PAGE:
We had an interesting exchange in my Media and Policy class this past Thursday night. I team-teach that class with John Mutz, who–among his numerous other distinctions–served as Indiana’s Lt. Governor. Former Indiana Supreme Court Justice Ted Boehm and Common Cause policy director Julia Vaughn were guest speakers. So the discussion (about the impact of money in politics) was informed–and informative.
Julia noted that Indiana ranked next to last among the states in voter turnout, according to the recent Civic Health Index, and John challenged her statement that we should be embarrassed by that low level of participation, saying it didn’t bother him.
Should it bother us? This is one of those questions where the correct response is “it depends.”
If the folks who are blowing off the political process are low-information, low-interest voters, then I agree with John that it isn’t a problem. Why should the votes of the uninformed dilute the votes of those of us who take the process seriously? If you don’t know who you support and why, then you should stay home and let more thoughtful people participate.
On the other hand, if low turnout is due to one or more of the following reasons, we have a different problem and we need to do something about it.
We should be embarrassed if
We’ve made voting too difficult. If we’ve restricted the number of polling places, and/or limited the hours those polls are open so that voting is inconvenient for people with jobs and family obligations and actual lives, shame on us. Ditto if we’re requiring all sorts of documentation that older, poorer folks are unlikely to have.
We’ve made politics too nasty. If all voters hear are 30-second attacks on the integrity, brains and general humanity of those running for office, research suggests those voters tend to turn it all off and stay home on election day. (Some candidates will actually engage in nasty campaigning in order to evoke the “pox on both your houses” response and thus suppress turnout, if they think a larger turnout would benefit their opponent.)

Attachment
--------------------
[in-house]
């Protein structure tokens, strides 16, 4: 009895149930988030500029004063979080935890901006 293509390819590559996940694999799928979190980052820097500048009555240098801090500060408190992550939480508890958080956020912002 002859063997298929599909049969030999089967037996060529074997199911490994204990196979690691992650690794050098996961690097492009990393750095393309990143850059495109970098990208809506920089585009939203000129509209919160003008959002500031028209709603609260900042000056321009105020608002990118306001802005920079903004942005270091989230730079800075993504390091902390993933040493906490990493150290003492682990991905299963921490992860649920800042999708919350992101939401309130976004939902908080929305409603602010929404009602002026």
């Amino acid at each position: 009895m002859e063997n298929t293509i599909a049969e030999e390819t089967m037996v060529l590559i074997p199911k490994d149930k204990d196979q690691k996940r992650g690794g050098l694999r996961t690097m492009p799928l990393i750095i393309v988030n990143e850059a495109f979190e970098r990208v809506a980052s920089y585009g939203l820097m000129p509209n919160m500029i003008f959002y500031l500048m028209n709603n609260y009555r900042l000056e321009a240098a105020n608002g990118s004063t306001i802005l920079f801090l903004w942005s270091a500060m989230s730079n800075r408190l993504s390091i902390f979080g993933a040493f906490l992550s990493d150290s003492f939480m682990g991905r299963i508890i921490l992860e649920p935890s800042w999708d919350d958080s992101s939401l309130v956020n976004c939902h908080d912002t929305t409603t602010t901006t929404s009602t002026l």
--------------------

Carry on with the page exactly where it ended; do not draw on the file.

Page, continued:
We’ve made the ballot too daunting and complicated. Remind me again why we are voting for coroner, treasurer, recorder and dog-catcher? Who beside the candidates really cares who serves on township advisory boards?
We’ve failed to “connect the dots” between government policies and the reality of our daily lives, allowing voters to believe that candidates are all fungible. (Hurricane Sandy is just one example of why policies matter: if disaster relief had been turned back to state and local governments, does anyone really believe the result would have been the same for those who desperately needed help? Instead of throwing mud at each other, candidates need to make the case that their preferred policies matter, and how.)
We’ve constructed a system in which many votes really don’t matter. This is the most depressing reason of all, because it’s true. Yes, my vote for state and local offices still matters, more or less, but increasingly–thanks to gerrymandering and winner-take-all allocation of Electoral College votes–my votes for President and many other offices really don’t. (In this year’s Presidential election, those Hoosiers who vote for Obama might just as well flush those votes down the nearest toilet; Romney will win the state and take all of Indiana’s electoral college votes–even if the win is only by a point or two. A couple of states allocate their electoral votes to reflect the breakdown of the state’s popular vote–the constitution permits that–but Indiana and most others don’t.)
So–should we be embarrassed by our low turnout? Yes. If we institute changes that make voting more convenient, the ballot less daunting, the process less negative and/or fruitless and turnout is still low, then we can shrug it off and accuse the nonvoters among us of of poor citizenship. But not before.